Roberto Santos, a doctoral student in the NSU Criminal Justice program, has successfully completed and defended his dissertation – the first in the history of the Criminal Justice Program. Santos’s work, entitled A Quasi-Experimental Test and Examination of Police Effectiveness in Residential Burglary and Theft from a Vehicle Micro-Time Hot Spots” was presented to the committee in September.
As a doctoral student in the Criminal Justice program, Santos’s research focused on whether traditional policing strategies were effective in preventing residential burglary and theft from vehicles. He looked at data over a five-year period that focused on “micro-time hot spots,” which are groupings of crime incidents (i.e. flare ups) that occur in specific places at specific times. His study showed a direct correlation between increased police presence in places of emerging crime and the decrease in residential burglary and theft from vehicles – with increases in police response time having a direct effect on overall rates.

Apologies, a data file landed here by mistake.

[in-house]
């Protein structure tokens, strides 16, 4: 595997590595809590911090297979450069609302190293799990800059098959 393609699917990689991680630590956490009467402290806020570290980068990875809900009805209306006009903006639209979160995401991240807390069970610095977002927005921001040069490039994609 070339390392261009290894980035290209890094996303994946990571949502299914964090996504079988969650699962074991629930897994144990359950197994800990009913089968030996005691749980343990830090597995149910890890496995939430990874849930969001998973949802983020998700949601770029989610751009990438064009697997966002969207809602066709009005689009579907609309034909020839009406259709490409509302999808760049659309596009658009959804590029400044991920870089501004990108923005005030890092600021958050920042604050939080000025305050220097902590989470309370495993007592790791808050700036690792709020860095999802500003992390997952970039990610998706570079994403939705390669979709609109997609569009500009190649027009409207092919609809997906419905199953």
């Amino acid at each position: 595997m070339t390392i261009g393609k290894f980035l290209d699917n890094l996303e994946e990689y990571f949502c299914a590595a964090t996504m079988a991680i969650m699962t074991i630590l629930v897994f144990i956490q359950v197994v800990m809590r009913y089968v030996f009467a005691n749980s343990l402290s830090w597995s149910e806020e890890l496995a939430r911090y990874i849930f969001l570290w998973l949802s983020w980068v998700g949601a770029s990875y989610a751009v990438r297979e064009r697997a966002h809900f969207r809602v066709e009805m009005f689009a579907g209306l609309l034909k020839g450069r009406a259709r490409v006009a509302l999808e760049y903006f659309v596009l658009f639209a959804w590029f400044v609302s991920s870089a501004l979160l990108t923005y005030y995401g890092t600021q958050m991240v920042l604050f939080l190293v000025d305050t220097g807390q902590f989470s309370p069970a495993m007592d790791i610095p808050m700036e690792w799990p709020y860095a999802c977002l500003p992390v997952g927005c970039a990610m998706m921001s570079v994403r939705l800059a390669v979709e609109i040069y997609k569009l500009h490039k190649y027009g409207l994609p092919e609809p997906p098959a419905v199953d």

Santos said he is deciding on an adjunct professor position and plans to eventually move from law enforcement into a full-time academic position in criminology and criminal justice so that he can share his knowledge with others.